We did a 1.5 mile tempo the Monday before CCS (saturday) and I felt really flat for the whole week. My legs felt like they were stuck in one speed and I couldn’t make myself go any faster. I was predicted and mentally prepared to earn CCS champion, but lost it in the last 200m. I felt burnt out and so ready for my season to be over as much as I love running.
Sure, I was disappointed at first, but I learned so much from the outcome:
The Wednesday before State (Saturday), I ran the fastest mile I’ve ever ran at practice- 5:26 and it made me happy. I surprised myself with a 10th place finish, running 18:08.56 (yeah they rounded it to 18:09 but that time looks more glamourous).
What I’ve done differently for state is that I took Thursday off and ran the course on Friday. Sweet tomatoes is my favorite place to go for my pre race dinner. I ate three potatoes the night before and one the day of.
After state, my enthusiasm for running was suddenly refilled. I signed up for Footlocker West senior race (I am eternally grateful for my father to convince me to go for the seeded) the second I got home. There was only one week in between state and footlocker, and my workout was 4x800m. I averaged 2:38-2:45 in the wind and rain.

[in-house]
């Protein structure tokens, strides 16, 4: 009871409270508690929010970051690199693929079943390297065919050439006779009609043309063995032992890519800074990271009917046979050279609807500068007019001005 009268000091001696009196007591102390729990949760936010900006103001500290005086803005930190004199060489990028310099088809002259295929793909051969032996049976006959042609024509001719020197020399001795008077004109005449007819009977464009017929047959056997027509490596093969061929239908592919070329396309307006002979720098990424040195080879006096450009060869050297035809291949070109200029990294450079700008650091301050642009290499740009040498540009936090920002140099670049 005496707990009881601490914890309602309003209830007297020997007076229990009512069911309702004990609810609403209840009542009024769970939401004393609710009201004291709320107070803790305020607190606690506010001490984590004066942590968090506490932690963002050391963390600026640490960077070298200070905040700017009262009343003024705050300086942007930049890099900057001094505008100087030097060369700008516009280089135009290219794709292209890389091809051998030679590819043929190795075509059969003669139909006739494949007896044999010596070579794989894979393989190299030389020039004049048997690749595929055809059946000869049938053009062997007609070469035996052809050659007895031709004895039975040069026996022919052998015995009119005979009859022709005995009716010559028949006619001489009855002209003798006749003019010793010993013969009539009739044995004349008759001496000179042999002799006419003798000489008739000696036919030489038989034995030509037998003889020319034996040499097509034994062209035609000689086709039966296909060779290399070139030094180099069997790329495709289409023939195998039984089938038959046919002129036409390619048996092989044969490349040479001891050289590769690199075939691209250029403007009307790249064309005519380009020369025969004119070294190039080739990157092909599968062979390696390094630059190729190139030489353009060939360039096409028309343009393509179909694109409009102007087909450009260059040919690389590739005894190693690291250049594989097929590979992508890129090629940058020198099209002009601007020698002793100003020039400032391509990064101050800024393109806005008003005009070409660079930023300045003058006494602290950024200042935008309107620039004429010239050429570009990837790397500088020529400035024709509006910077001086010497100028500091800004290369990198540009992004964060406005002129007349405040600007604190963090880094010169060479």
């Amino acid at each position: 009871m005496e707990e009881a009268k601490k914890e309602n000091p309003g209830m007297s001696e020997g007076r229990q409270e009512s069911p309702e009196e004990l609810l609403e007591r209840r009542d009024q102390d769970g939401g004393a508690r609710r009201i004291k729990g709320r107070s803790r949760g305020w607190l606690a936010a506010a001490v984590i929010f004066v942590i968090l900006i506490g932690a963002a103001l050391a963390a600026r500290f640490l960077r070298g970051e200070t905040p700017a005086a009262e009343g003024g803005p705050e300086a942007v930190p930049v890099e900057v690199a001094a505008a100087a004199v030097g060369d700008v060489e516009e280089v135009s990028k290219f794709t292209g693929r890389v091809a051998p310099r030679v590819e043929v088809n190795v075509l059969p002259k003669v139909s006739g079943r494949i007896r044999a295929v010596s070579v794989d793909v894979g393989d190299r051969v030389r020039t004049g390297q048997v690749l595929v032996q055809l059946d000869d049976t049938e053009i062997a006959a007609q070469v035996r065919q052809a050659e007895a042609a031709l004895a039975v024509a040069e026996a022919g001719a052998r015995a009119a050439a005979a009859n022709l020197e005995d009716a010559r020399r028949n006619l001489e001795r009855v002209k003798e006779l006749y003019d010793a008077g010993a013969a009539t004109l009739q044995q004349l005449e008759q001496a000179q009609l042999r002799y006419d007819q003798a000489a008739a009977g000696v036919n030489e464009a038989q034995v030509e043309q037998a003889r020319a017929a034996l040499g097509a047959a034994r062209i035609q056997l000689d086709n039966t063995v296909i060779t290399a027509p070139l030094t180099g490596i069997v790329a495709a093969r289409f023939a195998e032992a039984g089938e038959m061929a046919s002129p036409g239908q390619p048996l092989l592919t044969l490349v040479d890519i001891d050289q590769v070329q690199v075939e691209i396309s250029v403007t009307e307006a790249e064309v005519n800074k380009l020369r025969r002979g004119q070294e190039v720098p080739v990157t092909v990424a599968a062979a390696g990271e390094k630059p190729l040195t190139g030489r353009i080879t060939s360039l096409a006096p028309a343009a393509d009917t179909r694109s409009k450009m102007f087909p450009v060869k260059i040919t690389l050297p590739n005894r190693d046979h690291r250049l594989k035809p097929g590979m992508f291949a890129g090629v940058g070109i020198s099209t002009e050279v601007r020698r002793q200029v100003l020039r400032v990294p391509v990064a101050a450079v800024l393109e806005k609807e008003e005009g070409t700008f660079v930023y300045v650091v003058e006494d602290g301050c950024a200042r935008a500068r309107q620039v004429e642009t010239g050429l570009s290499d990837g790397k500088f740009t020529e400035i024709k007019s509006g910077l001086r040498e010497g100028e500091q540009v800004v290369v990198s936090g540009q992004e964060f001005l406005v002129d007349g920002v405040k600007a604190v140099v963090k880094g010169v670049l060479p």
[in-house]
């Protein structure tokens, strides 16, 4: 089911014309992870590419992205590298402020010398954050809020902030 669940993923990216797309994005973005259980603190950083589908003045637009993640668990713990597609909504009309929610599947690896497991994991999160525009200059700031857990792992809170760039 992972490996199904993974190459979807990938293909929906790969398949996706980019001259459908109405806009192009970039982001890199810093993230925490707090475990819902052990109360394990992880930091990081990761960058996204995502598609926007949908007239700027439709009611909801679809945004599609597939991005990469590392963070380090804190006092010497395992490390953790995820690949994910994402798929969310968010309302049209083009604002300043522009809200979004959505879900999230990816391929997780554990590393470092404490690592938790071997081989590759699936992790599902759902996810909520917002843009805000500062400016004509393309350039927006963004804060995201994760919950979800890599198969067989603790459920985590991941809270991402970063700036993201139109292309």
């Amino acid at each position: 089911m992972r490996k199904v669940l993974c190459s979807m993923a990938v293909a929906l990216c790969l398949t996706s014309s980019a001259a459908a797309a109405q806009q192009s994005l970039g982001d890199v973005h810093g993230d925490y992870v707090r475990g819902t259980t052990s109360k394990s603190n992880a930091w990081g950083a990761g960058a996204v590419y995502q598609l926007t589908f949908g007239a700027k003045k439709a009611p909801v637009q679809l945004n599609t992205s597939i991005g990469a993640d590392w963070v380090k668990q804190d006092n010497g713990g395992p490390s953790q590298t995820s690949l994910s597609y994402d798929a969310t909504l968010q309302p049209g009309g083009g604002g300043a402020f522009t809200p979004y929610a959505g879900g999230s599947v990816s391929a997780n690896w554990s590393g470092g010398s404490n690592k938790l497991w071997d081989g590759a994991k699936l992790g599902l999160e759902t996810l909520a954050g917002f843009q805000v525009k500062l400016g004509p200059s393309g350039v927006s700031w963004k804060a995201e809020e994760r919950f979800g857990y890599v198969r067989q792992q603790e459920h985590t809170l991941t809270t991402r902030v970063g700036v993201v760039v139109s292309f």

For Footlocker West, I repeated the same thing I did for state- taking Thursday off and ate at sweet tomatoes again. 3 potatoes and night before, and one the day of.
Since school uniforms weren’t allowed, I ran for a club, BB Racing, and got to wear this cool bright pink uniform. It felt nice running with a team, and everyone there was so friendly. :)
During the whole race, I stayed around 15th place or so, and passed 6 people in the last 800m, finishing in 9th, with a spot to adnvance to Footlocker Nationals! This is the biggest accomplishment of my life.
I did the same 4x800m workout again, but this time, I couldn’t run as fast. I think I used up all my energy in that kick because I ended up running my slowest 5k this season there. I still had a great time meeting and running with the fastest high schoolers in the nation and several olympians.
As of now, I took two weeks off from that, and now I’m slowly building up my mileage, and I plan to repeat what I did last track season. :)
PART TWO: Cross training!
Blogilates! I love the weekly videos Cassey puts out on youtube and I really respect her for her passion for wanting to help everyone achieve their goals.